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This article in AJ

  1. Vol. 71 No. 4, p. 603-608
     
    Received: Sept 27, 1978


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doi:10.2134/agronj1979.00021962007100040020x

Correcting pH-Induced Manganese Deficiency in Bermudagrass Turf1

  1. G. H. Snyder,
  2. E. O. Burt and
  3. G. J. Gascho2

Abstract

Abstract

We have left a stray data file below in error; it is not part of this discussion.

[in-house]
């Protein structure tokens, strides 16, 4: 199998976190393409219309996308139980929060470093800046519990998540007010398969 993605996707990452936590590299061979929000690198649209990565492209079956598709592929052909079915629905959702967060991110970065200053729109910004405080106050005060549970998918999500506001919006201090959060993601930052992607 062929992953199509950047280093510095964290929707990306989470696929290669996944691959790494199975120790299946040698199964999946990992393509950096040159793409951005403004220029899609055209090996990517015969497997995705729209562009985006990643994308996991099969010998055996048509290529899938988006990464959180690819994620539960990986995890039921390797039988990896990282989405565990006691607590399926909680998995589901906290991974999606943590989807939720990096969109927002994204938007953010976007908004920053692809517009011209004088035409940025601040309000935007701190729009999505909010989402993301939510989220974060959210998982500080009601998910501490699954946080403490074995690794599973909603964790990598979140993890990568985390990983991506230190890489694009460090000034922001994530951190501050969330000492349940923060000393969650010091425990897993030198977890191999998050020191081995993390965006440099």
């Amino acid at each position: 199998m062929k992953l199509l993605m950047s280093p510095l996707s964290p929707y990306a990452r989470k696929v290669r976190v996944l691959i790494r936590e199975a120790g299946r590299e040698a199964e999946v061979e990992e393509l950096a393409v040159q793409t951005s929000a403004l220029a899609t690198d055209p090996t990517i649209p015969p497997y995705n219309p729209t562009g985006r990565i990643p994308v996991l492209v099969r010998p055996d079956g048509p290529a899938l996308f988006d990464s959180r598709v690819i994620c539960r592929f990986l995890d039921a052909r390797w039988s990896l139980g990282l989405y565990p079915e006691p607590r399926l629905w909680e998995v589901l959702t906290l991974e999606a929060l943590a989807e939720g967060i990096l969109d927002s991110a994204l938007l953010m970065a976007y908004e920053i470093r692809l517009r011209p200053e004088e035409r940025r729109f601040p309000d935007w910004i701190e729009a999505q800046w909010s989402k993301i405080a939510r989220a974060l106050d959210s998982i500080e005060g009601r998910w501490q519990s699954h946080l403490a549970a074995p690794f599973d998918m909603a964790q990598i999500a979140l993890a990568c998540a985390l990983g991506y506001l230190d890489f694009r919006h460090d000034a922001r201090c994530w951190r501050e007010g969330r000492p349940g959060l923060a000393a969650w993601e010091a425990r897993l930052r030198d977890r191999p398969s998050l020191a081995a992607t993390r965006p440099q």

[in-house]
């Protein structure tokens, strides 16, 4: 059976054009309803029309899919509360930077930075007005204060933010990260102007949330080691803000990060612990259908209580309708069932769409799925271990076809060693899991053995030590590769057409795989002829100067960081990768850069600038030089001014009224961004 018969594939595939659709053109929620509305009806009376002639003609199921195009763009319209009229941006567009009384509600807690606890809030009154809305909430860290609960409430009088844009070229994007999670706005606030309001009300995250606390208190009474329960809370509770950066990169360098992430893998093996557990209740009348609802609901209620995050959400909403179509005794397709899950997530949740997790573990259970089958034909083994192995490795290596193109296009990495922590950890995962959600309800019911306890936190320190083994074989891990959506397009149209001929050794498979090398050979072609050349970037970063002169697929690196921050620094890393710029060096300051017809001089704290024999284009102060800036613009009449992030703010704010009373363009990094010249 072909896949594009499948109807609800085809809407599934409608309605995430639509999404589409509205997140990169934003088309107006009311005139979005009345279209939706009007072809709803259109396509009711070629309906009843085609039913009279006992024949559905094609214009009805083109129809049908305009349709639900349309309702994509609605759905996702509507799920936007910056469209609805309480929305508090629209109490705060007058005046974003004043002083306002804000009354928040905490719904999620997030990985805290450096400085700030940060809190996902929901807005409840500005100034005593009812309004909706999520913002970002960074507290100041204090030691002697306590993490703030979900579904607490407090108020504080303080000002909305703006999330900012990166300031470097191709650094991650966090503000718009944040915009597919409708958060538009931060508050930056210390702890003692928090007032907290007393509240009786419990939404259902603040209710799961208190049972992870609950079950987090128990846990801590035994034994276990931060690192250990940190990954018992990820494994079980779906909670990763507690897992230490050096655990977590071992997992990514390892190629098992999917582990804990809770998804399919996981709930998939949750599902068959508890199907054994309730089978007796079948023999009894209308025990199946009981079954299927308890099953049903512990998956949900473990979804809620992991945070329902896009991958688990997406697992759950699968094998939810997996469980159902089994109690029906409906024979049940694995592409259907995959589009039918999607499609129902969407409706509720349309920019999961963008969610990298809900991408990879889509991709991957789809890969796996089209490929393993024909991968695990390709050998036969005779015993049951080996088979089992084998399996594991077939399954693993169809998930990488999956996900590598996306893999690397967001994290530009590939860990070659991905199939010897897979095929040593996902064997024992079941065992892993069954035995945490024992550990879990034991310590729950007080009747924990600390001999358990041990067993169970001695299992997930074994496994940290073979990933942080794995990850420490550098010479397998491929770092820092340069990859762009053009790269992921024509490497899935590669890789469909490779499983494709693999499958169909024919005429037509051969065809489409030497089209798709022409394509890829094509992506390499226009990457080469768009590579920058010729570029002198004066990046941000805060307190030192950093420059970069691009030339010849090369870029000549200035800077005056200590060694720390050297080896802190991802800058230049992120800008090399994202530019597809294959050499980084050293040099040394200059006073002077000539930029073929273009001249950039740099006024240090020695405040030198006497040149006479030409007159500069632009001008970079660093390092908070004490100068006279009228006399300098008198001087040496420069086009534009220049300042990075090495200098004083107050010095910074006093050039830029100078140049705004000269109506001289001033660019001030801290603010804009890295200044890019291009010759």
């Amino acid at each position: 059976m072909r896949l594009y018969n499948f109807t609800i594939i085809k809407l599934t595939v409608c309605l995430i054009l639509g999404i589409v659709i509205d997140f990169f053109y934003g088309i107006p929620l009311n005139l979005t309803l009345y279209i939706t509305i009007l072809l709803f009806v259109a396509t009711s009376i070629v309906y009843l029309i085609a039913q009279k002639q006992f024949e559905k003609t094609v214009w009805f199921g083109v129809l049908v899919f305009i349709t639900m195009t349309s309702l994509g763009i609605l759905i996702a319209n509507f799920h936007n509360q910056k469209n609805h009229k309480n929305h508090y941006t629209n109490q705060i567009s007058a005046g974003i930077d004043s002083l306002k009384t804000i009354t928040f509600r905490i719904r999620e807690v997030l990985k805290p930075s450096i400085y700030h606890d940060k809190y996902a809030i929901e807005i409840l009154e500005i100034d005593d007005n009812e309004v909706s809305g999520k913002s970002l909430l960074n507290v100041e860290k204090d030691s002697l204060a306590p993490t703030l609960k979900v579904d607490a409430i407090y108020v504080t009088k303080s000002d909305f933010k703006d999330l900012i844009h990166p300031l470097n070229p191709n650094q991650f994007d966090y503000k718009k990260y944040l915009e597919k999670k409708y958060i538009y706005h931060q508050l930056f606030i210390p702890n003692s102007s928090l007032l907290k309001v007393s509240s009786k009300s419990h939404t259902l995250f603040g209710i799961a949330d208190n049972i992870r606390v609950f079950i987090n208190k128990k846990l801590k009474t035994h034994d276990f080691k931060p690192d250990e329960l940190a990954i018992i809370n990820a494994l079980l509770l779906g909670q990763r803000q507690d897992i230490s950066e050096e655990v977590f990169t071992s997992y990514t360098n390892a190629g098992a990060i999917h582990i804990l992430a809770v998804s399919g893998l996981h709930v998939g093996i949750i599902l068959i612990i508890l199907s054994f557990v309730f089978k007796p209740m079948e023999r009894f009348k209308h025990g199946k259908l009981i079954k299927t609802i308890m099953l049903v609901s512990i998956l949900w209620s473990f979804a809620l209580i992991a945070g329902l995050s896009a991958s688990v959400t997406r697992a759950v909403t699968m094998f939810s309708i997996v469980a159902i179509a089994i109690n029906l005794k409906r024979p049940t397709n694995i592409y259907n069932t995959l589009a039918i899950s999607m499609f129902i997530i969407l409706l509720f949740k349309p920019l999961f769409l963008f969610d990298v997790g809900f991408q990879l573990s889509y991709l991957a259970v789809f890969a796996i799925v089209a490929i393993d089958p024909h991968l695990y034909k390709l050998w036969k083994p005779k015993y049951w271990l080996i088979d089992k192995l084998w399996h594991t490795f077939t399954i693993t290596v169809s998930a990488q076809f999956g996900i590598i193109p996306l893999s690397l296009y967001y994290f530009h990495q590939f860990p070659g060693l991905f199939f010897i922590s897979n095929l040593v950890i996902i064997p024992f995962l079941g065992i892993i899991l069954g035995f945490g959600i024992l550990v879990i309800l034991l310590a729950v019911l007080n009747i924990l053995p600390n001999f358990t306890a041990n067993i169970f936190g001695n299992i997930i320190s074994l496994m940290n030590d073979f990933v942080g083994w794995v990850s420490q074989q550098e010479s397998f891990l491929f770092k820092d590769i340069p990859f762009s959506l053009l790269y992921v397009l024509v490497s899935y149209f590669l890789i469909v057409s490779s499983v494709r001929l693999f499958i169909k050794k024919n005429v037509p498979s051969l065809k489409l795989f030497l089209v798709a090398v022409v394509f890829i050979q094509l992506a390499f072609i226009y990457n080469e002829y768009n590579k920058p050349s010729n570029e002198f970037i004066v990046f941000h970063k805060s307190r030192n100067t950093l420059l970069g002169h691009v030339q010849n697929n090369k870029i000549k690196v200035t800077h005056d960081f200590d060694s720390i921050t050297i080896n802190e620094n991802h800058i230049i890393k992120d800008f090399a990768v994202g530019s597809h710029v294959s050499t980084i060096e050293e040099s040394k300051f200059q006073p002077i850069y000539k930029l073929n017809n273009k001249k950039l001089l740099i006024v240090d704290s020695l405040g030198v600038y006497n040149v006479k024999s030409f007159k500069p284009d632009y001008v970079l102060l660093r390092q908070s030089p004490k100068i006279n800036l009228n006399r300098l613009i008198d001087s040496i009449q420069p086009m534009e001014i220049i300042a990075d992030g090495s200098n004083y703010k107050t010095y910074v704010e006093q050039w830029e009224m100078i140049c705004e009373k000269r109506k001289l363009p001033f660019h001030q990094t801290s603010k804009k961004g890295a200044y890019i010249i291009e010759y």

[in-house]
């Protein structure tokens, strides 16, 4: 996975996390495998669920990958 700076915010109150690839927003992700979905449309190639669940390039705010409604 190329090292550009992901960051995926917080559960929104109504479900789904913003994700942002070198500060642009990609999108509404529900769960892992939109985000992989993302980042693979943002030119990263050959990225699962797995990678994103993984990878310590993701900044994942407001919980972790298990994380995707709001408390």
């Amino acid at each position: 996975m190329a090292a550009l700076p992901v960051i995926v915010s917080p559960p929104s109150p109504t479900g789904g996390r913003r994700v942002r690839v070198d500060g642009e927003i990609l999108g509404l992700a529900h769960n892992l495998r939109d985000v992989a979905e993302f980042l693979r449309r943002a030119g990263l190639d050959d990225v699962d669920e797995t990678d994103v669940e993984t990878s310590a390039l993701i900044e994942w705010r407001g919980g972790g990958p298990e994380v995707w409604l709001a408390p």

Manganese deficiency of ‘Tifgreen’ bermudagrass (Cynodon ✕ magenissii Hurcombe) turf has been observed in South Florida when soil pH exceeded 7 as a result of irrigation with alkaline water. A 2-year field study on Pompano fine sand (a siliceous, hyperthermic, typic Psammaquent) was designed to evaluate three approaches to correcting this deficiency: 1) soil pH reduction with acid forming N sources, 2) Mn fertilization at rates up to 5 g/m2 using MnSO4, a Mn-chelate, or a Mn-frit, and 3) MnSO4 fertilization in combination with a series of fungicidal drenches for suppressing Mn-oxidizing soil fungi. Sulfate and chelate Mn sources provided short-term correction of the deficiency, but little response to the frit source was noted. Sustained correction was achieved with MnSO4 in combination with the fungicidal drenches. However, adequate Mn nutrition was obtained even in the absence of Mn fertilization when soil pH was maintained below 7 with acid-forming N sources. This treatment appears most suitable for turfgrass, since considerable N commonly is used in turfgrass production.

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